People with severe TB know little about side effects: Study

Awareness about drugs and reactions they cause can help patients cope with their condition better.

Lata Mishra
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Greater awareness about tuberculosis drugs and their side effects can help patients cope with their condition better and reduce the “default rate”, the number of people who quit their treatment midway, a study has revealed.

Doctors from Sewree TB Hospital conducted the study after collaborating with the Indian Council of Medical Research. Sixty-two patients suffering from multi-drug-resistant (MDR) strain of the disease were interviewed and nearly half of them did not have any knowledge about the side effects of their medications or the ways to tackle them.

The drugs for battling MDR TB can cause vomiting, rashes, joint pains, mood changes, ringing in the ears, vision problems and flu-like symptoms, making it extremely difficult for the patients to function normally. Doctors refer to the effects as adverse drug reactions. Often, people give up the treatment, hoping they will feel better. But this only complicates the issue: breaks in treatment increase the chances of developing a tougher strain.

There are also instances where patients don’t know that there are medicines that can help them manage the side effects.

The study, thought to be first of its kind, suggested extensive and regular counselling of patients to deal with all types of problems to the TB medications.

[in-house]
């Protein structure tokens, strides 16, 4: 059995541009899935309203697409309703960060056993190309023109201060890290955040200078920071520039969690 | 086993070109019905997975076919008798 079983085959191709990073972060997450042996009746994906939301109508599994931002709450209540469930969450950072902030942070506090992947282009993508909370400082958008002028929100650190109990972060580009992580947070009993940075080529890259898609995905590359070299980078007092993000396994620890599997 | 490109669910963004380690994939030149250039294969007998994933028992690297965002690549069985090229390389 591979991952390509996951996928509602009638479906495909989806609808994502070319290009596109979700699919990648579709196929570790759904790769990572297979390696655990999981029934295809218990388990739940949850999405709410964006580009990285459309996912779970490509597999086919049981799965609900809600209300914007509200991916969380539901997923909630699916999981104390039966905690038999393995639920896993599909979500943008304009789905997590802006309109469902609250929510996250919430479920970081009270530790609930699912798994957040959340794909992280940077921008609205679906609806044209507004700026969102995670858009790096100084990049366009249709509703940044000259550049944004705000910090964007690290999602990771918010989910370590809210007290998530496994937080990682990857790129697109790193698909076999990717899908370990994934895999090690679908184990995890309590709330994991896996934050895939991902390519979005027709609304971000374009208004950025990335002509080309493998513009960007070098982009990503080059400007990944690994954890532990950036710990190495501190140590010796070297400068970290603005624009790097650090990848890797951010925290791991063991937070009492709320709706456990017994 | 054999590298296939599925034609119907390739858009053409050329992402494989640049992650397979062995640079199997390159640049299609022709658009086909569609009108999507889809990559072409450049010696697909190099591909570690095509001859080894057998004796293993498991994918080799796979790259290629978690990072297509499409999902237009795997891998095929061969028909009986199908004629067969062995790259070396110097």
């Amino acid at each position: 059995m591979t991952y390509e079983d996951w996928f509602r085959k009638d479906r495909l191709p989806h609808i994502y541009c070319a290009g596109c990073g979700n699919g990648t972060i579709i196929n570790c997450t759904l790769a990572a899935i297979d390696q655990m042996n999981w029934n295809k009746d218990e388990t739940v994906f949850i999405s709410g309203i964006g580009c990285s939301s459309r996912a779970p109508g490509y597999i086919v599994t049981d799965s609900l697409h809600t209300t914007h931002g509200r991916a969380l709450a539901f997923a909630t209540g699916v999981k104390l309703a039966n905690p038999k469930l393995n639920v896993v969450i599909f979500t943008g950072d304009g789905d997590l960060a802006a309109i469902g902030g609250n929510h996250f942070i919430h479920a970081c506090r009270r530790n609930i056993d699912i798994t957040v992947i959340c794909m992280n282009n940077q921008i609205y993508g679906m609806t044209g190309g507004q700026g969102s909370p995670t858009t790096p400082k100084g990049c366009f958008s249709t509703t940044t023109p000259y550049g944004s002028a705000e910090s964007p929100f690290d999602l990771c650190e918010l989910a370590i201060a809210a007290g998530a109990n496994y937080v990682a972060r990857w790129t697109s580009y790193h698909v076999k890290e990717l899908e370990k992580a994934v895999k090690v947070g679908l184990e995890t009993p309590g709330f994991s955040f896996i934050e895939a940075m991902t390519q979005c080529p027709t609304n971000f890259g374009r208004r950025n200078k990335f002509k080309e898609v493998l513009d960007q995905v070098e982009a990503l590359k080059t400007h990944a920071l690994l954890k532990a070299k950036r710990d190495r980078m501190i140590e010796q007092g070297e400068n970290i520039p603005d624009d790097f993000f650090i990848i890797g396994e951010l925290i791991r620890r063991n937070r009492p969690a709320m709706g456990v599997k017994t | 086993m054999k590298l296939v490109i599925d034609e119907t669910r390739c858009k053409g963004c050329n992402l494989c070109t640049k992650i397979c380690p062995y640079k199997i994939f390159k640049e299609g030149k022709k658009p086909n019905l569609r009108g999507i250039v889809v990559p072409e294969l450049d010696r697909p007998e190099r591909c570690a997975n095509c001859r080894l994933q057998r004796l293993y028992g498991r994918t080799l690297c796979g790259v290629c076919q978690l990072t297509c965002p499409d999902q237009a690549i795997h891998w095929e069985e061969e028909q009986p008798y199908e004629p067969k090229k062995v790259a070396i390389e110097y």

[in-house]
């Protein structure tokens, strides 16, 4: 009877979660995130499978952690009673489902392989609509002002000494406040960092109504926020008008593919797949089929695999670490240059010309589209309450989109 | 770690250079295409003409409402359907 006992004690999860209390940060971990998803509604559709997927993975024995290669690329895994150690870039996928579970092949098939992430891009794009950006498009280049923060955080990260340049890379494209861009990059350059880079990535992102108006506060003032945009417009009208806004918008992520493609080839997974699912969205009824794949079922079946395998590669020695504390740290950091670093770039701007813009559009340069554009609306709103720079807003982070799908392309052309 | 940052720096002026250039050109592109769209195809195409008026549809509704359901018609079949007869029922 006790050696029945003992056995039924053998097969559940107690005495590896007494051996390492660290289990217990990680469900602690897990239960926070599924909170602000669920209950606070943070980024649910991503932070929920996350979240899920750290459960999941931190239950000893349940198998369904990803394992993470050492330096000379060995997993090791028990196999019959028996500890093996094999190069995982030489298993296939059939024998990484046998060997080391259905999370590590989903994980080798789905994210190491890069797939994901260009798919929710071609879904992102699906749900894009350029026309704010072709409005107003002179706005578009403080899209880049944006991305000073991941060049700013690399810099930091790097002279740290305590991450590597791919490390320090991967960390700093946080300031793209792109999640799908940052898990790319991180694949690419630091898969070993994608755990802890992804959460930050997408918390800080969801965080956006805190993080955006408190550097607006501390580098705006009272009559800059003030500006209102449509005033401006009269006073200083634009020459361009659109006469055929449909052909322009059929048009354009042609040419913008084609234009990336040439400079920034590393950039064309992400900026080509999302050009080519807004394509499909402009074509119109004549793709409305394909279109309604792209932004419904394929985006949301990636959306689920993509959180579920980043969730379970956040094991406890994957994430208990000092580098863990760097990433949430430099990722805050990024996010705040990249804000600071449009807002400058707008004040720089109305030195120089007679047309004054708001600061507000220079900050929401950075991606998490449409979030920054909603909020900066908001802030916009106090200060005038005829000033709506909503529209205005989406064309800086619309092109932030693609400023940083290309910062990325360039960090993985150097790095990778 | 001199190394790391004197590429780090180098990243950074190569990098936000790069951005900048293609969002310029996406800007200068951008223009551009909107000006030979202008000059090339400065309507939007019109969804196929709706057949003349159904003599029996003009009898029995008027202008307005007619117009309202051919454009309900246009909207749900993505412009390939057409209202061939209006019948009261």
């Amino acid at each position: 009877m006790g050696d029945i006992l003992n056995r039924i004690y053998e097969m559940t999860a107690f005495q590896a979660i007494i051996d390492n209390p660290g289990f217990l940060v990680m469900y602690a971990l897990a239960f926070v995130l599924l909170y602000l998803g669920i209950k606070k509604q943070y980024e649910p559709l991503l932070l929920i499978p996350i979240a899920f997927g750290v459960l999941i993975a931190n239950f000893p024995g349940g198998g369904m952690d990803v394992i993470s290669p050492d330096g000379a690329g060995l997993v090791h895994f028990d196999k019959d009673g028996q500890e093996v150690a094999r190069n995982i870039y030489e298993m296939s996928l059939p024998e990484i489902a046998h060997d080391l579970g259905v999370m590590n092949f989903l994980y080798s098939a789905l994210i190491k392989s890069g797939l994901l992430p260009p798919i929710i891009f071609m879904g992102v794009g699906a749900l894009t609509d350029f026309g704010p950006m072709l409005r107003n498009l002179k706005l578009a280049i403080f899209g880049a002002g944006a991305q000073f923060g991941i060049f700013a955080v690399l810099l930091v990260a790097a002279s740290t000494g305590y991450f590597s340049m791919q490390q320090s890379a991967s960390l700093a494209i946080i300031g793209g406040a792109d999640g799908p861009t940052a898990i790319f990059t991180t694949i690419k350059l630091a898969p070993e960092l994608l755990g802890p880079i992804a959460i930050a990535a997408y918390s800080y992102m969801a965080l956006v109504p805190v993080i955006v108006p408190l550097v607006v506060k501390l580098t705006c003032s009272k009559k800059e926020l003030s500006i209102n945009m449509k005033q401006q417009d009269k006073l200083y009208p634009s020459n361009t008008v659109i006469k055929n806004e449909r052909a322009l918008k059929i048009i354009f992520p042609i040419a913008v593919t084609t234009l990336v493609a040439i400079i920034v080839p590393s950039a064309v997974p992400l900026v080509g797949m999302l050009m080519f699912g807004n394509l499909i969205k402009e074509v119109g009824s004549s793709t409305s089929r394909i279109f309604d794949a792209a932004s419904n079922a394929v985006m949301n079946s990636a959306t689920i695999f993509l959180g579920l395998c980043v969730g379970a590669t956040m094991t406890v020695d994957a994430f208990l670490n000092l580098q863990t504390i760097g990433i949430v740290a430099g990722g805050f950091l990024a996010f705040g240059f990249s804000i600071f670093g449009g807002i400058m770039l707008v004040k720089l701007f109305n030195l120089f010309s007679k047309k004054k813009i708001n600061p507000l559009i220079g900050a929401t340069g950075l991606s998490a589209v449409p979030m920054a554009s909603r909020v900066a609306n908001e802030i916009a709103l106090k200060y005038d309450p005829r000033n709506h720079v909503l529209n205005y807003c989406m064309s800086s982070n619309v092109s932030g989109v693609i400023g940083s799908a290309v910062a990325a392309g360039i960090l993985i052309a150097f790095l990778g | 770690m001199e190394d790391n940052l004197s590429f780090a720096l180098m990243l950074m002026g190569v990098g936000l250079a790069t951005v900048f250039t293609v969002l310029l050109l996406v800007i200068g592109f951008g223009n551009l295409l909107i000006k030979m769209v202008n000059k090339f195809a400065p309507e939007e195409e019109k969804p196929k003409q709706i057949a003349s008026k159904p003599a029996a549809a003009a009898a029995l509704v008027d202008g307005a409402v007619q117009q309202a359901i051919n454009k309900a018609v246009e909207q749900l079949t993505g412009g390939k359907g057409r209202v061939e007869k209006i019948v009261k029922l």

MDR TB is caused by the bacillus Mycobacterium tuberculosis strain, which is resistant to the first-line drugs such as rifampicin and isoniazid. Instead of the regular six-month treatment, patients with the strain have to take second-line medicines for more than 20 months.

Ninety per cent of the 62 patients interviewed for the study had good general knowledge about the disease. However, only 52.3 per cent were aware of adverse drug reactions or the fact that they can be managed or prevented. Forty-three per cent of the patients believed the reactions were not caused by drugs meant to fight TB.

Patients who are malnourished, have a history of alcoholism, a pre-existing condition and poor kidney or live function are more prone to experiencing adverse reactions. The guidelines of the World Health Organization recommend regular monitoring and documentation for identification and management of the effects.

The study was conducted by Dr Jaya Bajpai, Dr Rajendra Nanavare, Dr Jagdish Keni, Dr Deepa Arora, Dr Daksha Shah, and Dr Nilima A Kshirsagar.

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